Naomi’s Playlist: Airtable

My playlist is an eclectic collection of tools that help me approach my work as play. My hope is that they’ll do the same for you.


Object: Sorting ideas and options into now, queue and later categories.

What Didn’t Work: Keeping a loose mental list of all the books I wanted to read and ending up feeling forever behind, taking the next action on all the projects on my mind, and all the ones that anyone talked about on the most recent podcast that I realized I “really should do,” hoping that I’d recall a blog post or lesson plan when the opportunity to repurpose material arose.

My Aha! Moment: When I learned my primary creative style is Inventor, I dug deeper into what this style meant about my thinking. First, I learned I’m a visual thinker. No wonder databases and spreadsheets made my head hurt. I examined how the Inventor style expresses itself in my personal creative process, and realized that my strengths are in ideation and implementation. So, I have an idea and then I act. This loop repeats at speed. Projects layer on top of projects until I’m buried. My own deadlines are forced to defer to the “hard” deadlines provided by others, and I end up frustrated. The projects I care about most move along at a snail’s pace because I’m doing forty of them simultaneously.

I imagined how I’d like my process to work. I pictured a colorful machine with various chutes and conveyer belts all sending material to an “action zone,” where projects could be completed, wrapped in shiny paper, and sent on their way. What I needed was a tool that could queue up my ideas, allowing me to easily sort and resort them. Rather than immediately acting on new ideas, I needed to put them into the “machine” where I could see them lined up against all the queued ideas.

Enter Airtable. It’s a database, yes, but the data can be viewed visually. Many relationships can be built to categorize ideas and sort them based on the criteria of the moment. Re-ordering is as simple as drag and drop. My imagined idea machine might not exist, but with Airtable, I could build a close enough replica to manage and streamline my work-flow.

How I Play:

  • I created bases for books, for ideas, and for my blog posts to start.
  •  I set up fields for images (such as cover images or blog post images) so when I viewed my bases as cards, they’d be visually appealing.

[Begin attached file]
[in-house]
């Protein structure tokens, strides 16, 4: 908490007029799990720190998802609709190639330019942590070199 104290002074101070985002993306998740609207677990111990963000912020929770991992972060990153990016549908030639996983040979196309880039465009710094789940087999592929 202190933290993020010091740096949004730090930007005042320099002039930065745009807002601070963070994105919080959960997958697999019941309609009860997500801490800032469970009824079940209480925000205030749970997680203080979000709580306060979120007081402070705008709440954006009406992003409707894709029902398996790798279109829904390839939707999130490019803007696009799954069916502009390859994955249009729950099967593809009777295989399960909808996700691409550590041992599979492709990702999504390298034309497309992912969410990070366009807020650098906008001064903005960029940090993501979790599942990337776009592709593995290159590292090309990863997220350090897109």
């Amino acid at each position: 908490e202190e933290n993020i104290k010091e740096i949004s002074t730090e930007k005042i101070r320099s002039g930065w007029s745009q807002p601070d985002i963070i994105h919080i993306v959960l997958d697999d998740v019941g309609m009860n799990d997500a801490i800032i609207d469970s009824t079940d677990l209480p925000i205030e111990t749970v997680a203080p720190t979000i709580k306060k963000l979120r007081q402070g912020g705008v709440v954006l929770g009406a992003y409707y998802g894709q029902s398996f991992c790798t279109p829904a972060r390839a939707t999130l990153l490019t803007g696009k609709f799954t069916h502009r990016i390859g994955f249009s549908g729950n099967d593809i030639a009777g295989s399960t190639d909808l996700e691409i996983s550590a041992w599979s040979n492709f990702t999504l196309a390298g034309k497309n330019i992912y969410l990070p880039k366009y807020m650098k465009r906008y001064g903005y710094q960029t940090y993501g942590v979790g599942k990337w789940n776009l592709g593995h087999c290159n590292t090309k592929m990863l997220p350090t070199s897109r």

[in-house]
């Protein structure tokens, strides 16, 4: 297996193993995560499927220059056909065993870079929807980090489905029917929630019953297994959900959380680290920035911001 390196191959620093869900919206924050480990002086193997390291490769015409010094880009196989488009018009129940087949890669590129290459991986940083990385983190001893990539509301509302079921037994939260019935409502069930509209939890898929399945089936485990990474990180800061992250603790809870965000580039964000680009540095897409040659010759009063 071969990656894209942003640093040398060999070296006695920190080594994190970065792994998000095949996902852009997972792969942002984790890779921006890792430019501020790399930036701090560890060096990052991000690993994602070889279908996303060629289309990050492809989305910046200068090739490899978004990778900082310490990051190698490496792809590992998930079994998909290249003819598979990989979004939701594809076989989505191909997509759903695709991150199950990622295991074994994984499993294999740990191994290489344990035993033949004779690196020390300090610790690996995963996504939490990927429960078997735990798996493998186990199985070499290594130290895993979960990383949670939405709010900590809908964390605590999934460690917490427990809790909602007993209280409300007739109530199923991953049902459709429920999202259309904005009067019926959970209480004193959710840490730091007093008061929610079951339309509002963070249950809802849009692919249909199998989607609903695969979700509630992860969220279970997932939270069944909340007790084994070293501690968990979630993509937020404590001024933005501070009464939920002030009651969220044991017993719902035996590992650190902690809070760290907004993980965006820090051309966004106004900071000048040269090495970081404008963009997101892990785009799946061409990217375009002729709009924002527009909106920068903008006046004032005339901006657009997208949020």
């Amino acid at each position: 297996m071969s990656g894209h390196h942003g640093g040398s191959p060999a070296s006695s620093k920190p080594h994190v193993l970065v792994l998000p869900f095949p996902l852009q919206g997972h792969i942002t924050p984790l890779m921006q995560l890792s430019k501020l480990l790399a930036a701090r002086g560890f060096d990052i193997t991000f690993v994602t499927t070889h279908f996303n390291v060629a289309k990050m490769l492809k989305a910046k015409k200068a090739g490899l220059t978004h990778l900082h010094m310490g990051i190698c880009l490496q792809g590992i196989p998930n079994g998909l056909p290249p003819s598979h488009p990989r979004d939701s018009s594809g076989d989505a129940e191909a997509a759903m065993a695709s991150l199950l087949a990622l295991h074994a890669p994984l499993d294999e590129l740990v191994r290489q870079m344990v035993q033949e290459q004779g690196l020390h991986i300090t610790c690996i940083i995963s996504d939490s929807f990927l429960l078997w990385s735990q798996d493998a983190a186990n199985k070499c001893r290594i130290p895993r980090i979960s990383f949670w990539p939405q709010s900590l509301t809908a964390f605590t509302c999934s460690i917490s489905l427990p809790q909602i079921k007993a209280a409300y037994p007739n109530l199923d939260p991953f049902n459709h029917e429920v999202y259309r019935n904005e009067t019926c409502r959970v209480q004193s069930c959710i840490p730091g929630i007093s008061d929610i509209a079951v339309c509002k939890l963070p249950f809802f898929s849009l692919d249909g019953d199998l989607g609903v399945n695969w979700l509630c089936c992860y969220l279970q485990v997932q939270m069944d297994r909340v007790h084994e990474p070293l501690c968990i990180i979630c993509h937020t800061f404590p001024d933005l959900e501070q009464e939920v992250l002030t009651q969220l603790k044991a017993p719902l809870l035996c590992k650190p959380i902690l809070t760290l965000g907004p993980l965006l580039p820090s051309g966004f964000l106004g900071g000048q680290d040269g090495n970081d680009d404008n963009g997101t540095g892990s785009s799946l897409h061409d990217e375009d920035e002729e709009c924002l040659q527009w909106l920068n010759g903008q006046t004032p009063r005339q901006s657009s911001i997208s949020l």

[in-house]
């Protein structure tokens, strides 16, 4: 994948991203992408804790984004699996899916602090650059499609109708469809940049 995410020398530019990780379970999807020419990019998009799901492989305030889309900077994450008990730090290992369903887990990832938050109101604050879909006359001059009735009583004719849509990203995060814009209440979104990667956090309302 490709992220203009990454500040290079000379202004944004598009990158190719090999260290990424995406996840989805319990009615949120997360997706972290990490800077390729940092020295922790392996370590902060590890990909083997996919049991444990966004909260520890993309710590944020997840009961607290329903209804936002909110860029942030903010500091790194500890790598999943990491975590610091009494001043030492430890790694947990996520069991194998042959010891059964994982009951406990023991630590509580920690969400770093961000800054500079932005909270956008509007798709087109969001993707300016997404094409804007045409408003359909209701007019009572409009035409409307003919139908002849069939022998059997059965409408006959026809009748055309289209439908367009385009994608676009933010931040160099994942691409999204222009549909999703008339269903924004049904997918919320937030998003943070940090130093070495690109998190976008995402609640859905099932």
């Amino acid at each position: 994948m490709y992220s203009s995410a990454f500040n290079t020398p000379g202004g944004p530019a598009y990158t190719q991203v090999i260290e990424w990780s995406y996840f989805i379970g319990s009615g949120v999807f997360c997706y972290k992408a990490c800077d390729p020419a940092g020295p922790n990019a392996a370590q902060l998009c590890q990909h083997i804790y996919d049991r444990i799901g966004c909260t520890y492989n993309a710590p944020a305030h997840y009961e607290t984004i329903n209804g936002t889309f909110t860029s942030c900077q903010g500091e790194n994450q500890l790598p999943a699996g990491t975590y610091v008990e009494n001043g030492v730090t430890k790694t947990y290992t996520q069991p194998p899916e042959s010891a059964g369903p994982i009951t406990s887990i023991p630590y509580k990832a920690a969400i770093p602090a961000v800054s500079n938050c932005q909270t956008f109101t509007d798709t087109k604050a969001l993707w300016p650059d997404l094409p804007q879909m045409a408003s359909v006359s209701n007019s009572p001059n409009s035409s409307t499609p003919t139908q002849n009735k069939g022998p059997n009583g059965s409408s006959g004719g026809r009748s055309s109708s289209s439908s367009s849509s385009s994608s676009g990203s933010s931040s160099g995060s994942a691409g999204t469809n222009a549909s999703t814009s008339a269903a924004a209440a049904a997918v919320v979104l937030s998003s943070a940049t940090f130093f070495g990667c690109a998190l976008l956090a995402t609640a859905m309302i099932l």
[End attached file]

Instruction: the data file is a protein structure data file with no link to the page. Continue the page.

• I created categories so that I could sort the entries in the various ways I would want to see them. For example, in the book base I used “creativity,” “mystery,” and “literary fiction,” as a few of my categories.
  • I also created a field called status. Here, I can sort ideas or books into “now,” “queue,” “consider,” and “finished.”

Player’s Notes:

  • Airtable allows the user to create links between records. So, for instance, in the book base, I have a table for books and another for authors. Books and their authors can be linked, to make for additional sorting options.
  • The sample bases in Airtable are entertaining and offer a fantastic introduction for new users. Try them out, have some fun, and let yourself play. Especially if databases aren’t your thing, approaching the process from a playful vantage point will help you blast past the difficult parts of getting your ideal system set up.

Take it to the Next Level:

  • Zapier and IFTTT are two automation tools that work in collaboration with Airtable. This means, for instance, you can set up an email link so that whenever an idea pops into your mind or someone recommends a book, you can send the info to your base on the spot.

Sometimes tools that offer many options and functionalities can cause overwhelm. Rather than allow myself to lose focus by considering every possible function for Airtable, I started with a few that felt most immediate and important. If you try out the tool for yourself, I encourage you to start wherever you are. Let your system evolve. Don’t let perfect be the enemy of the perfect.

We hire professional organizers to help us conquer our closets because sometimes we simply need outside perspective. We often need similar help with our creative process. If you could use a strategy mentorship to help you tackle a thinking or work-flow mess, I’d love to help! Check out the opportunity here.